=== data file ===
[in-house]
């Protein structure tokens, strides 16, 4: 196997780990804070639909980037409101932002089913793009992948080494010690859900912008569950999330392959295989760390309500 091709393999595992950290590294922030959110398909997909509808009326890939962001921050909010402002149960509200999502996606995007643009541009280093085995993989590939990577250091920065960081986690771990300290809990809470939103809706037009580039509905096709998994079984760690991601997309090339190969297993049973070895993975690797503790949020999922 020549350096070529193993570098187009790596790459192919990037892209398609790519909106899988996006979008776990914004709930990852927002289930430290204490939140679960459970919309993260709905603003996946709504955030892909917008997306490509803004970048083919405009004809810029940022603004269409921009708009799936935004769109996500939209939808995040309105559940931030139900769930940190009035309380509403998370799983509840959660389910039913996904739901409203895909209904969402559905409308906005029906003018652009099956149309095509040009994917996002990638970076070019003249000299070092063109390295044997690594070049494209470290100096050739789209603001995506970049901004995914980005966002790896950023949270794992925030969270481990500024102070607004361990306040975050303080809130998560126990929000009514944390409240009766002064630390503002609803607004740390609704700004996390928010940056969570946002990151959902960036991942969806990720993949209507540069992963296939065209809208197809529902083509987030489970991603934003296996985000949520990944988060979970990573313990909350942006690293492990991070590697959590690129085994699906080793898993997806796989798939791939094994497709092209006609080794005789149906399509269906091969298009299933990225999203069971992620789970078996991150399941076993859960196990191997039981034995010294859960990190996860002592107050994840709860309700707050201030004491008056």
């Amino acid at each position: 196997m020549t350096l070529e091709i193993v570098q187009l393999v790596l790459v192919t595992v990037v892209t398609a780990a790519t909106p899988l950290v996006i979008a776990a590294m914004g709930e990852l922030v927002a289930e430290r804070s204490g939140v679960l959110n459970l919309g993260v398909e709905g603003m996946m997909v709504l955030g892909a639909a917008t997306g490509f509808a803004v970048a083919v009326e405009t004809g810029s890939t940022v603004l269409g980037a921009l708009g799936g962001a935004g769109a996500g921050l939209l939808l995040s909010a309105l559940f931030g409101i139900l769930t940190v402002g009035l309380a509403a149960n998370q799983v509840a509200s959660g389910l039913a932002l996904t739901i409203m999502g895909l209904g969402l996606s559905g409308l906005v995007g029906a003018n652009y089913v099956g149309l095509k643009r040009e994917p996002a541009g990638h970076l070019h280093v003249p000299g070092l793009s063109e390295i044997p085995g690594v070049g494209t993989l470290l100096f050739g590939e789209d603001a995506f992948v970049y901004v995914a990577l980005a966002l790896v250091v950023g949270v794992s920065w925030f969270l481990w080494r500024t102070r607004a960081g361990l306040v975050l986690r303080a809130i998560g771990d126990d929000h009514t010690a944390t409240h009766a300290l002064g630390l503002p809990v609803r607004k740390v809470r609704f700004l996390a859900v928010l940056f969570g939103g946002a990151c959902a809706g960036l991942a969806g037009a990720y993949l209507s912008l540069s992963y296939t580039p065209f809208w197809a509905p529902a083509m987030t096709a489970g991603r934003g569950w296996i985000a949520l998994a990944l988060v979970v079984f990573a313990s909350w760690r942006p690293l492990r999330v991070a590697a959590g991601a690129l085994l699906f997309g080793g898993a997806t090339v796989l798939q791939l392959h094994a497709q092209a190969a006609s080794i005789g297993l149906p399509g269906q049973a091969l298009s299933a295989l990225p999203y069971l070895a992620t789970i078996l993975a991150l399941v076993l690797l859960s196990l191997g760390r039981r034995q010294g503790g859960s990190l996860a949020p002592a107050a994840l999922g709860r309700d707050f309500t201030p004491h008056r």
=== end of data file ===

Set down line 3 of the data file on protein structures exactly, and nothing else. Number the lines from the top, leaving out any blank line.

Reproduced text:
């Amino acid at each position: 196997m020549t350096l070529e091709i193993v570098q187009l393999v790596l790459v192919t595992v990037v892209t398609a780990a790519t909106p899988l950290v996006i979008a776990a590294m914004g709930e990852l922030v927002a289930e430290r804070s204490g939140v679960l959110n459970l919309g993260v398909e709905g603003m996946m997909v709504l955030g892909a639909a917008t997306g490509f509808a803004v970048a083919v009326e405009t004809g810029s890939t940022v603004l269409g980037a921009l708009g799936g962001a935004g769109a996500g921050l939209l939808l995040s909010a309105l559940f931030g409101i139900l769930t940190v402002g009035l309380a509403a149960n998370q799983v509840a509200s959660g389910l039913a932002l996904t739901i409203m999502g895909l209904g969402l996606s559905g409308l906005v995007g029906a003018n652009y089913v099956g149309l095509k643009r040009e994917p996002a541009g990638h970076l070019h280093v003249p000299g070092l793009s063109e390295i044997p085995g690594v070049g494209t993989l470290l100096f050739g590939e789209d603001a995506f992948v970049y901004v995914a990577l980005a966002l790896v250091v950023g949270v794992s920065w925030f969270l481990w080494r500024t102070r607004a960081g361990l306040v975050l986690r303080a809130i998560g771990d126990d929000h009514t010690a944390t409240h009766a300290l002064g630390l503002p809990v609803r607004k740390v809470r609704f700004l996390a859900v928010l940056f969570g939103g946002a990151c959902a809706g960036l991942a969806g037009a990720y993949l209507s912008l540069s992963y296939t580039p065209f809208w197809a509905p529902a083509m987030t096709a489970g991603r934003g569950w296996i985000a949520l998994a990944l988060v979970v079984f990573a313990s909350w760690r942006p690293l492990r999330v991070a590697a959590g991601a690129l085994l699906f997309g080793g898993a997806t090339v796989l798939q791939l392959h094994a497709q092209a190969a006609s080794i005789g297993l149906p399509g269906q049973a091969l298009s299933a295989l990225p999203y069971l070895a992620t789970i078996l993975a991150l399941v076993l690797l859960s196990l191997g760390r039981r034995q010294g503790g859960s990190l996860a949020p002592a107050a994840l999922g709860r309700d707050f309500t201030p004491h008056r």